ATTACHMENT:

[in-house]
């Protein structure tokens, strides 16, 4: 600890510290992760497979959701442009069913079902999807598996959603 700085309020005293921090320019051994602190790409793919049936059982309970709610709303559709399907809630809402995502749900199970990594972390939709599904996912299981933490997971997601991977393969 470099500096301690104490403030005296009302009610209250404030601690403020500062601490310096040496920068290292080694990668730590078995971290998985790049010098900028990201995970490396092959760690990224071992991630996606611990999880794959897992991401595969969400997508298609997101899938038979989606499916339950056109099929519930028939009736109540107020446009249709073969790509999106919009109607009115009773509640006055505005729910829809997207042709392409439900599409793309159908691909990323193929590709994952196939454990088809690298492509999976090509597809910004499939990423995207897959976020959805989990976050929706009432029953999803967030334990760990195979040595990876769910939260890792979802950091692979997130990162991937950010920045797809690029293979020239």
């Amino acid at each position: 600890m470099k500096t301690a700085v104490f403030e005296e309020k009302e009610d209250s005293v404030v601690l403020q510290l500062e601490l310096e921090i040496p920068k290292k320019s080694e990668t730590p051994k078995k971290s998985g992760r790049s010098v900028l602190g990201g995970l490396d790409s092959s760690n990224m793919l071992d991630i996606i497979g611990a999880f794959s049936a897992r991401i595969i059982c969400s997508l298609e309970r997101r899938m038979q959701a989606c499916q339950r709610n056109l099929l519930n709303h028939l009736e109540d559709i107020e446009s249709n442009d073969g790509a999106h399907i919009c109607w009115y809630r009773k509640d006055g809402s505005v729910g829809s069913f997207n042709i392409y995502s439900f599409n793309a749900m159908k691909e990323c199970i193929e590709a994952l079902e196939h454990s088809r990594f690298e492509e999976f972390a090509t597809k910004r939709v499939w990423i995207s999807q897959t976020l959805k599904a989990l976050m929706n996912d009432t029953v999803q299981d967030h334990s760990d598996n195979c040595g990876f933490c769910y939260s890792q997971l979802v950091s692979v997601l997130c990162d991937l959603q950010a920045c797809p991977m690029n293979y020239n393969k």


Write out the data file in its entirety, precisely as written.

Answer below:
[in-house]
């Protein structure tokens, strides 16, 4: 600890510290992760497979959701442009069913079902999807598996959603 700085309020005293921090320019051994602190790409793919049936059982309970709610709303559709399907809630809402995502749900199970990594972390939709599904996912299981933490997971997601991977393969 470099500096301690104490403030005296009302009610209250404030601690403020500062601490310096040496920068290292080694990668730590078995971290998985790049010098900028990201995970490396092959760690990224071992991630996606611990999880794959897992991401595969969400997508298609997101899938038979989606499916339950056109099929519930028939009736109540107020446009249709073969790509999106919009109607009115009773509640006055505005729910829809997207042709392409439900599409793309159908691909990323193929590709994952196939454990088809690298492509999976090509597809910004499939990423995207897959976020959805989990976050929706009432029953999803967030334990760990195979040595990876769910939260890792979802950091692979997130990162991937950010920045797809690029293979020239």
């Amino acid at each position: 600890m470099k500096t301690a700085v104490f403030e005296e309020k009302e009610d209250s005293v404030v601690l403020q510290l500062e601490l310096e921090i040496p920068k290292k320019s080694e990668t730590p051994k078995k971290s998985g992760r790049s010098v900028l602190g990201g995970l490396d790409s092959s760690n990224m793919l071992d991630i996606i497979g611990a999880f794959s049936a897992r991401i595969i059982c969400s997508l298609e309970r997101r899938m038979q959701a989606c499916q339950r709610n056109l099929l519930n709303h028939l009736e109540d559709i107020e446009s249709n442009d073969g790509a999106h399907i919009c109607w009115y809630r009773k509640d006055g809402s505005v729910g829809s069913f997207n042709i392409y995502s439900f599409n793309a749900m159908k691909e990323c199970i193929e590709a994952l079902e196939h454990s088809r990594f690298e492509e999976f972390a090509t597809k910004r939709v499939w990423i995207s999807q897959t976020l959805k599904a989990l976050m929706n996912d009432t029953v999803q299981d967030h334990s760990d598996n195979c040595g990876f933490c769910y939260s890792q997971l979802v950091s692979v997601l997130c990162d991937l959603q950010a920045c797809p991977m690029n293979y020239n393969k």